we must strengthen European sovereignty

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The writers are the president of France and the chancellor of Germany

In a few weeks, we Europeans will start setting out our agenda for the next term in the EU. Looking back at the challenges over the last five years — be it the pandemic, the ongoing Russian war of aggression against Ukraine or increasing geopolitical shifts — it is clear: Europe is experiencing its Zeitenwende. We can’t take for granted the foundations on which we have built our European way of living and our role in the world. Our Europe is mortal, and we must rise to the challenge.

Strengthening our global competitiveness and enhancing our resilience while making the Green Deal and the digital transition a success is at the heart of responding to these challenges. To this end, France and Germany are proposing today a renewed impetus for competitiveness for the EU’s next term.

Europe must thrive as a strong world-class industrial and technological leader, while implementing our ambition to make the EU the first climate neutral continent. We can harness the potential of the green and digital transitions for developing the markets, industries and good jobs of the future. 

To live up to these common ambitions, Germany and France are convinced that the EU needs more innovation, more single market, more investment, more level playing field and less bureaucracy. 

Together, we will advocate to strengthen the EU’s sovereignty and reduce our critical dependencies, while building on the successful implementation of the agenda developed since the Versailles summit in March 2022. With an ambitious industrial policy, we can enable the development and rollout of key technologies of tomorrow, such as AI, quantum technologies, space, 5G/6G, biotechnologies, net zero technologies, mobility and chemicals. We have to make full use of and significantly accelerate existing EU instruments, from important projects of common European interest to the role of public procurement, considering a more strategic approach in relevant sectors, and to modernise our competition rules in view of global competitiveness.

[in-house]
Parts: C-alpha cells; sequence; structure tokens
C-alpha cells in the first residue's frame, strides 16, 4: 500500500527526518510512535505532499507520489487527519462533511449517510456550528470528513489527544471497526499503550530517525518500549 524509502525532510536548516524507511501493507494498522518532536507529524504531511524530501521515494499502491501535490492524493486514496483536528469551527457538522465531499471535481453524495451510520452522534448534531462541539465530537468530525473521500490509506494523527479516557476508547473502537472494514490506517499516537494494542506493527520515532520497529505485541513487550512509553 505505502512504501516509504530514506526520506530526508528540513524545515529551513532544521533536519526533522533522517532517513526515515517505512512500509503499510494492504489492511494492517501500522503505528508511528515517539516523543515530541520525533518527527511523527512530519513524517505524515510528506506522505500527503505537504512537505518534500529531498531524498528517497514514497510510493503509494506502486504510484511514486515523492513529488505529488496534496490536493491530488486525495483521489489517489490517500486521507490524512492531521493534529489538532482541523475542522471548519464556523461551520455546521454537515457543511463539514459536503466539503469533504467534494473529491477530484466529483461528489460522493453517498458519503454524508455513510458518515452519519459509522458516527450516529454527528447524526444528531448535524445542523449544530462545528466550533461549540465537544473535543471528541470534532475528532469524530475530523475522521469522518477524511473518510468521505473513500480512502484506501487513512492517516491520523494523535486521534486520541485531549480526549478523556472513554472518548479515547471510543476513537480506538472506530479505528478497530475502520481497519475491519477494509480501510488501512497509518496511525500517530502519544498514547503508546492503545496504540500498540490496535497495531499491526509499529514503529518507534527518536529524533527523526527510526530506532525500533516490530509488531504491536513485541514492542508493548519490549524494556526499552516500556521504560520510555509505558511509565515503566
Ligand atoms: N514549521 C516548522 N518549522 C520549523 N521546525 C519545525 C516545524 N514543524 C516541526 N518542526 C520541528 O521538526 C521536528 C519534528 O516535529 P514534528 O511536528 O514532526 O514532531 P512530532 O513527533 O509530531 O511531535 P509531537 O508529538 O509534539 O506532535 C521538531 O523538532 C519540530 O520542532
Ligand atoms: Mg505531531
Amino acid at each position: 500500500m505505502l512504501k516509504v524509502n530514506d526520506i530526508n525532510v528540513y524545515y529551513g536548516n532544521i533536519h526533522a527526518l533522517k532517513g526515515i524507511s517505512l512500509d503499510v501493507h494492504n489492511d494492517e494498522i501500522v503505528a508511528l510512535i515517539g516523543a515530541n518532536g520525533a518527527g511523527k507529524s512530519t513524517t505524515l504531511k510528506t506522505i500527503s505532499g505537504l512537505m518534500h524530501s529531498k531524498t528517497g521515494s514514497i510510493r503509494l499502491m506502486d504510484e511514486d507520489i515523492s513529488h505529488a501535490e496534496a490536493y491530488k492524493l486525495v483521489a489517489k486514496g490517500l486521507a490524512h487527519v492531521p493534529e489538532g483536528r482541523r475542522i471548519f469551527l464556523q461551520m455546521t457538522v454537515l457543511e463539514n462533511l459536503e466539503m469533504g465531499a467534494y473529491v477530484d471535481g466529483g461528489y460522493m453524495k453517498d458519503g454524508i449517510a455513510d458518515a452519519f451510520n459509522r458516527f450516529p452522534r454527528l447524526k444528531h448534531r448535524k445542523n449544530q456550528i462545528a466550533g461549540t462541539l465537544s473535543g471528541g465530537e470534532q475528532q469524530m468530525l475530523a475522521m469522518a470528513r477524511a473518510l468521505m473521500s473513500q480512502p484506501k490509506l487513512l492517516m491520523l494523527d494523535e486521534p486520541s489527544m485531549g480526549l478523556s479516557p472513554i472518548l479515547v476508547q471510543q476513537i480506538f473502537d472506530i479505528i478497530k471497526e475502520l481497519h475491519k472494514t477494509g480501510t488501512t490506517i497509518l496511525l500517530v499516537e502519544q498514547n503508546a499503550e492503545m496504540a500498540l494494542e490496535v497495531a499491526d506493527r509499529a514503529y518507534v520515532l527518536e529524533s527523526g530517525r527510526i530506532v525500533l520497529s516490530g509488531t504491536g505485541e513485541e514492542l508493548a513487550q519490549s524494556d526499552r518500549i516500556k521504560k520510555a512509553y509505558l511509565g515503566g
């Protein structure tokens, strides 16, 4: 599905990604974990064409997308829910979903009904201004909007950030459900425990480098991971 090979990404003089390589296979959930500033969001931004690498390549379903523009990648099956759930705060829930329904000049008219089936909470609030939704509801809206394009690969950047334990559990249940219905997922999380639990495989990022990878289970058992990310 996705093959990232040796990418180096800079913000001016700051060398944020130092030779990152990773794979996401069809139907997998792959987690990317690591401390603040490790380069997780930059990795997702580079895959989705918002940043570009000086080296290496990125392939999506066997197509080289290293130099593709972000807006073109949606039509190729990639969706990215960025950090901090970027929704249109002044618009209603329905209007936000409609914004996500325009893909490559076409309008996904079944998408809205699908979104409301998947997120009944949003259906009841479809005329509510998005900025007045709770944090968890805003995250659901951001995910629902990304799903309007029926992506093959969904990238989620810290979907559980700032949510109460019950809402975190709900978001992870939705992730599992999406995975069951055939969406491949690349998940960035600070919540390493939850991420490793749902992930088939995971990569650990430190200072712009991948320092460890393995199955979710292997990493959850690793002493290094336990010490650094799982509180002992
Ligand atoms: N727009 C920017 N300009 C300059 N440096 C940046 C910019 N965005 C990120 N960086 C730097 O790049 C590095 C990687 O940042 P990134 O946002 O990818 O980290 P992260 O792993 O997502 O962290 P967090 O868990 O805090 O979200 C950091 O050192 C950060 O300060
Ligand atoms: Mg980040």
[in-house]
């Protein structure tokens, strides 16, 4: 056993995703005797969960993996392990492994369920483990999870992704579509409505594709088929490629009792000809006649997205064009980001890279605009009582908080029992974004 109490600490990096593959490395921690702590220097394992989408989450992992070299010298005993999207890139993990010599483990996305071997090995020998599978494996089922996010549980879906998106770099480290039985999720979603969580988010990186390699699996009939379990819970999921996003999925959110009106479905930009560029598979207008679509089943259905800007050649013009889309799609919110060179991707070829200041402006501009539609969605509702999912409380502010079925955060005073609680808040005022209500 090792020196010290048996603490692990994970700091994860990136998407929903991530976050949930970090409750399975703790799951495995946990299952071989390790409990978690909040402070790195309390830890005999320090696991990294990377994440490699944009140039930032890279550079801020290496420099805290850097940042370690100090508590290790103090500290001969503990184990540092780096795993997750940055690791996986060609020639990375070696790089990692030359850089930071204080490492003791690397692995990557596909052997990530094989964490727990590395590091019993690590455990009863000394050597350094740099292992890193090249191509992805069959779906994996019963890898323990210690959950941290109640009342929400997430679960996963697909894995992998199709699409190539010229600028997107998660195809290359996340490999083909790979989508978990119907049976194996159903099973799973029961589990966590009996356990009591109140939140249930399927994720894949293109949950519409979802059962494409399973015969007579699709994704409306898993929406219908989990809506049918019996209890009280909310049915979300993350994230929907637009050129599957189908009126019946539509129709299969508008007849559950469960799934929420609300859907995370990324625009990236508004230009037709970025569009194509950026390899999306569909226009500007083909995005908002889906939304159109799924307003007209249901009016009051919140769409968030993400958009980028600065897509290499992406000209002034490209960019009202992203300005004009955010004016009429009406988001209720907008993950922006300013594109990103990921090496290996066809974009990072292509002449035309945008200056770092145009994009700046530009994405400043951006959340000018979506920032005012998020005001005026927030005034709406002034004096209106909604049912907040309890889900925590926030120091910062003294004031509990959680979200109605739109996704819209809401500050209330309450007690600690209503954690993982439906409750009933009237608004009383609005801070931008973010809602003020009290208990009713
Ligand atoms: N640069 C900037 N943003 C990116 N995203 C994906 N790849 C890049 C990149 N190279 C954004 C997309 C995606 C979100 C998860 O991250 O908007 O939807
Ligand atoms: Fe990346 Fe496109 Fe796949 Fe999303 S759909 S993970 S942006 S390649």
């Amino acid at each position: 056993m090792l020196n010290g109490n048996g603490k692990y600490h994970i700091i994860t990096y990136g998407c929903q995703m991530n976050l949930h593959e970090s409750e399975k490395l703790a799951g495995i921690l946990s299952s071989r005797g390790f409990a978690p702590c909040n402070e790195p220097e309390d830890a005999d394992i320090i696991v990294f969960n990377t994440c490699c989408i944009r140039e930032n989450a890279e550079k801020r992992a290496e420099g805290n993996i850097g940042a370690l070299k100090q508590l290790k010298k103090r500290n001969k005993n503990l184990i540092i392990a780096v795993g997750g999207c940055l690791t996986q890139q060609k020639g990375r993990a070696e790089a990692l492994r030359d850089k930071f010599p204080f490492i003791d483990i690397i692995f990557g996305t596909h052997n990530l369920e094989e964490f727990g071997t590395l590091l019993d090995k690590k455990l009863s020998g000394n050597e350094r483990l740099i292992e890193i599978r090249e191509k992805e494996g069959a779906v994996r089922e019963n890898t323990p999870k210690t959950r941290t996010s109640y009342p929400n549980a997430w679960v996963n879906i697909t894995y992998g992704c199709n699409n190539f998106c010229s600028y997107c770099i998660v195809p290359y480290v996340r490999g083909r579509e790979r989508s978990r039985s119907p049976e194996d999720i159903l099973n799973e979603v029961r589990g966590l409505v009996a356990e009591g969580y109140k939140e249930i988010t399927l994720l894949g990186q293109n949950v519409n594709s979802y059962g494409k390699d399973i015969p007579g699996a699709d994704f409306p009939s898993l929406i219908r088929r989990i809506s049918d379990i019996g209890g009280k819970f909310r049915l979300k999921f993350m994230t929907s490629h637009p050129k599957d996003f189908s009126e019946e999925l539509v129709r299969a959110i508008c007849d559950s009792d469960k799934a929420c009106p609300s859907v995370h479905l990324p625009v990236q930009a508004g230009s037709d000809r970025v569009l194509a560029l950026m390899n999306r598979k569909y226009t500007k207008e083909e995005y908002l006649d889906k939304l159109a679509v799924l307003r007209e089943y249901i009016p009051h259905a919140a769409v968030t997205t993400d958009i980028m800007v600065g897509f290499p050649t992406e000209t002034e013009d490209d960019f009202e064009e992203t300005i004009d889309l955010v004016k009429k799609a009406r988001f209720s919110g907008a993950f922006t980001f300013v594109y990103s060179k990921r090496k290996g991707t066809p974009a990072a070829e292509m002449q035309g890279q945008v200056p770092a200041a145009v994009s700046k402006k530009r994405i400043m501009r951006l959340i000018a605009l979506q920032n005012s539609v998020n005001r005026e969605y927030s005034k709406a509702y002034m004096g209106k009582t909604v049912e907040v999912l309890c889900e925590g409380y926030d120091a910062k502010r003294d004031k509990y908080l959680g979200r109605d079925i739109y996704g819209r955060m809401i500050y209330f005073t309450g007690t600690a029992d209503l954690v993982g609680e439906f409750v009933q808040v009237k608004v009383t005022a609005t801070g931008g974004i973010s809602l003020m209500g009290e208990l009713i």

We call for strengthening the EU’s technological capabilities by promoting cutting-edge research and innovation and necessary infrastructures, including those regarding artificial intelligence and health. 

One of Europe’s greatest competitive strengths is the single market, allowing businesses to develop innovative products and services, to grow and to compete, while ensuring high standards. We need to reap its full benefits with a modernised single market, reducing fragmentation and barriers, fostering connectivity, enhancing skills, promoting mobility and convergence. 

We call for an ambitious bureaucracy reduction agenda to deliver on simpler and faster administrative procedures and cutting bureaucratic burdens for businesses of all sizes. We welcome the European Commission’s initiative to reduce reporting obligations for our companies by 25 per cent. This promise has to be implemented with specific legislation. The principles of subsidiarity and proportionality need a fresh start, too. 

We will jointly support an ambitious, robust, open and sustainable European trade policy that allows fair trade agreements and promotes EU interests, creates reciprocal market access opportunities and a clear level playing field with our trade partners. The EU should remain an advocate for the rules-based multilateral trading system and act for fair competition. 

We will fully decarbonise our energy systems. And we will achieve this in a fully integrated and interconnected market while respecting national choices on the respective energy mix. This is the European way — and it will increase resilience, security of supply and pave the way for more sovereignty. 

Finally, our collective investment efforts, both private and public, must match our ambitions. We need to unlock the full potential of our capital markets. Too many companies looking to fund their growth turn to the other side of the Atlantic. Too many European savings are being invested abroad rather than in Europe’s most promising start-ups and scale-ups. To mobilise the needed investments we have to get serious about a truly integrated European financial market with the banking and the capital markets union at its core, addressing fragmentation and ensuring global competitiveness of the European financial sector.

In doing so, we will have to relaunch the European securitisation market, improve the convergence and efficiency of the supervision of capital markets across the EU, harmonise relevant aspects of corporate insolvency frameworks and tax law, simplify the regulatory framework and develop a simple and effective cross-border investment and savings product for all. Private and public investments need to go hand in hand. We should make the EU budget fit for the future and further prioritise investments in transformational expenditure and European public goods while working on introducing new “own resources” as agreed in 2020.

Together, we call to put this agenda at the core of the coming term. The EU is our common future.

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